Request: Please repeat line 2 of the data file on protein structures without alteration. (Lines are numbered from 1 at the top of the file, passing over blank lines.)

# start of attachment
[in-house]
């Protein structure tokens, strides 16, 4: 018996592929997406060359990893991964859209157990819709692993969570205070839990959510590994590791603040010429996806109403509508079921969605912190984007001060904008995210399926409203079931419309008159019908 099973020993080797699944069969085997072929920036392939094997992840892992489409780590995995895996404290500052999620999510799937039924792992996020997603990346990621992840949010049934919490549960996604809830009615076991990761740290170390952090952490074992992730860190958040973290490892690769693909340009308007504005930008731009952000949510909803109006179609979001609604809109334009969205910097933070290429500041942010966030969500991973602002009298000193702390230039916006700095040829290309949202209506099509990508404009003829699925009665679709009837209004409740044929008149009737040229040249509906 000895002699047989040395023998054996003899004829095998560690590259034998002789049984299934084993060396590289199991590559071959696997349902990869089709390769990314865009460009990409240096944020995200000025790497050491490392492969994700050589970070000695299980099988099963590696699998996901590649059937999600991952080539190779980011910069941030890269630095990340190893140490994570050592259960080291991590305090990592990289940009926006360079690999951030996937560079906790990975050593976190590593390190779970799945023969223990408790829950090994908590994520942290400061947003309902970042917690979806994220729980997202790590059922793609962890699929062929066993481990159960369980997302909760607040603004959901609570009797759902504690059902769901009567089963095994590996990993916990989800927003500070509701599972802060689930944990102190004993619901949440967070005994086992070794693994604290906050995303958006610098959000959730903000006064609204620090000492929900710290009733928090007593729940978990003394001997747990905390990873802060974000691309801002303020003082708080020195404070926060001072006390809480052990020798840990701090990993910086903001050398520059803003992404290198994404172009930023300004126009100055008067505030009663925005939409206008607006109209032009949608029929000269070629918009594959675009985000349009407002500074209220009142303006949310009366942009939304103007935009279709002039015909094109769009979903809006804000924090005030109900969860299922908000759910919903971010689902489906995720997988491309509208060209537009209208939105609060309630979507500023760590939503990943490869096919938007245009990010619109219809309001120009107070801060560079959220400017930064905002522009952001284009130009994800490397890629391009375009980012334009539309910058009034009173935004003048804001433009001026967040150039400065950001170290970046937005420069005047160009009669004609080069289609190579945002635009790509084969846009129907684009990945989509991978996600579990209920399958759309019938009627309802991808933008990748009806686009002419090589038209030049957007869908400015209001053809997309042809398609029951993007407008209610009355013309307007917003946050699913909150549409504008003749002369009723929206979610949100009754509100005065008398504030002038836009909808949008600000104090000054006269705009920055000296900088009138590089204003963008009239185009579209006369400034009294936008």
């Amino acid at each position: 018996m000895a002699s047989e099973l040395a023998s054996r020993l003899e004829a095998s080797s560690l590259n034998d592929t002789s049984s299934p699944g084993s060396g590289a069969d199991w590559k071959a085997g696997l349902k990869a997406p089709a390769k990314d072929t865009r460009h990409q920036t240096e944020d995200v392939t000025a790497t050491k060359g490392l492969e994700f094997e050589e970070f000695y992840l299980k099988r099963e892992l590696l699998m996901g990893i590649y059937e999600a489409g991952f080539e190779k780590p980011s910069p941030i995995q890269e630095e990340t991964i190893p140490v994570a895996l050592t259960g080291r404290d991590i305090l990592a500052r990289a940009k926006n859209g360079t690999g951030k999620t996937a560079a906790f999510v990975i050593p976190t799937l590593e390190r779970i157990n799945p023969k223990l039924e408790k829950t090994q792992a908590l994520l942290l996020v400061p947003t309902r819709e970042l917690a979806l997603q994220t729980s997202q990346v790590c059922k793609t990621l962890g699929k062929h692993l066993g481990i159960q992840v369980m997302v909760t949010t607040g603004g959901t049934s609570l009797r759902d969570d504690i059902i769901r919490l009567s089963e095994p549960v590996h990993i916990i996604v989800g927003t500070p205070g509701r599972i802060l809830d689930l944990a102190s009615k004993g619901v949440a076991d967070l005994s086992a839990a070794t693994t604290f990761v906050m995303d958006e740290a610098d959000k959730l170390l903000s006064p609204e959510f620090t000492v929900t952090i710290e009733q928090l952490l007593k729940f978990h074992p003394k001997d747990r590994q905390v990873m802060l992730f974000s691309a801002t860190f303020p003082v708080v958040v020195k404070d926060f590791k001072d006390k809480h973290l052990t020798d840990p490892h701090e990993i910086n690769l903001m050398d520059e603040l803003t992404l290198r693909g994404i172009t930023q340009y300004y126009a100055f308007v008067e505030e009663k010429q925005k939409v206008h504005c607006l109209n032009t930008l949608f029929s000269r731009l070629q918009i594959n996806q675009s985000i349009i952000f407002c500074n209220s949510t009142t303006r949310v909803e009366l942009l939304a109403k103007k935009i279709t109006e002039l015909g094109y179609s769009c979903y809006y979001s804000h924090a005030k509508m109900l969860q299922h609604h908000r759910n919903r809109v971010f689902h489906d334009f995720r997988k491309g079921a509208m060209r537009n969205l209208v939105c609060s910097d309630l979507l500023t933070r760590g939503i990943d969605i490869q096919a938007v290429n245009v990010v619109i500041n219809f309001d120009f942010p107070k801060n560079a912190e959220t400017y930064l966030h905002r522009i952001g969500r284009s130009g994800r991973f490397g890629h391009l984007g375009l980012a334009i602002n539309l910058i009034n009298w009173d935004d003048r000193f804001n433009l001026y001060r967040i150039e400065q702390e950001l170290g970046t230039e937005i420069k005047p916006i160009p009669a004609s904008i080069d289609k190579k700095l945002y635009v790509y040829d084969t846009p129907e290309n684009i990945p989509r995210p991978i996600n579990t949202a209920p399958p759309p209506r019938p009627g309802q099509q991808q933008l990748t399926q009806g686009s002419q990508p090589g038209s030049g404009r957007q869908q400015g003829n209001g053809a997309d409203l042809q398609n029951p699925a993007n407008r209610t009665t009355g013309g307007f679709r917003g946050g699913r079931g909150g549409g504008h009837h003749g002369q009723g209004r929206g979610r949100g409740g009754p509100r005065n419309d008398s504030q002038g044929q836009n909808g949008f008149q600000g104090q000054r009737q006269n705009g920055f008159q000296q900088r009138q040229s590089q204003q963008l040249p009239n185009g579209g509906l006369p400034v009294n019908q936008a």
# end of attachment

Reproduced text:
């Protein structure tokens, strides 16, 4: 018996592929997406060359990893991964859209157990819709692993969570205070839990959510590994590791603040010429996806109403509508079921969605912190984007001060904008995210399926409203079931419309008159019908 099973020993080797699944069969085997072929920036392939094997992840892992489409780590995995895996404290500052999620999510799937039924792992996020997603990346990621992840949010049934919490549960996604809830009615076991990761740290170390952090952490074992992730860190958040973290490892690769693909340009308007504005930008731009952000949510909803109006179609979001609604809109334009969205910097933070290429500041942010966030969500991973602002009298000193702390230039916006700095040829290309949202209506099509990508404009003829699925009665679709009837209004409740044929008149009737040229040249509906 000895002699047989040395023998054996003899004829095998560690590259034998002789049984299934084993060396590289199991590559071959696997349902990869089709390769990314865009460009990409240096944020995200000025790497050491490392492969994700050589970070000695299980099988099963590696699998996901590649059937999600991952080539190779980011910069941030890269630095990340190893140490994570050592259960080291991590305090990592990289940009926006360079690999951030996937560079906790990975050593976190590593390190779970799945023969223990408790829950090994908590994520942290400061947003309902970042917690979806994220729980997202790590059922793609962890699929062929066993481990159960369980997302909760607040603004959901609570009797759902504690059902769901009567089963095994590996990993916990989800927003500070509701599972802060689930944990102190004993619901949440967070005994086992070794693994604290906050995303958006610098959000959730903000006064609204620090000492929900710290009733928090007593729940978990003394001997747990905390990873802060974000691309801002303020003082708080020195404070926060001072006390809480052990020798840990701090990993910086903001050398520059803003992404290198994404172009930023300004126009100055008067505030009663925005939409206008607006109209032009949608029929000269070629918009594959675009985000349009407002500074209220009142303006949310009366942009939304103007935009279709002039015909094109769009979903809006804000924090005030109900969860299922908000759910919903971010689902489906995720997988491309509208060209537009209208939105609060309630979507500023760590939503990943490869096919938007245009990010619109219809309001120009107070801060560079959220400017930064905002522009952001284009130009994800490397890629391009375009980012334009539309910058009034009173935004003048804001433009001026967040150039400065950001170290970046937005420069005047160009009669004609080069289609190579945002635009790509084969846009129907684009990945989509991978996600579990209920399958759309019938009627309802991808933008990748009806686009002419090589038209030049957007869908400015209001053809997309042809398609029951993007407008209610009355013309307007917003946050699913909150549409504008003749002369009723929206979610949100009754509100005065008398504030002038836009909808949008600000104090000054006269705009920055000296900088009138590089204003963008009239185009579209006369400034009294936008």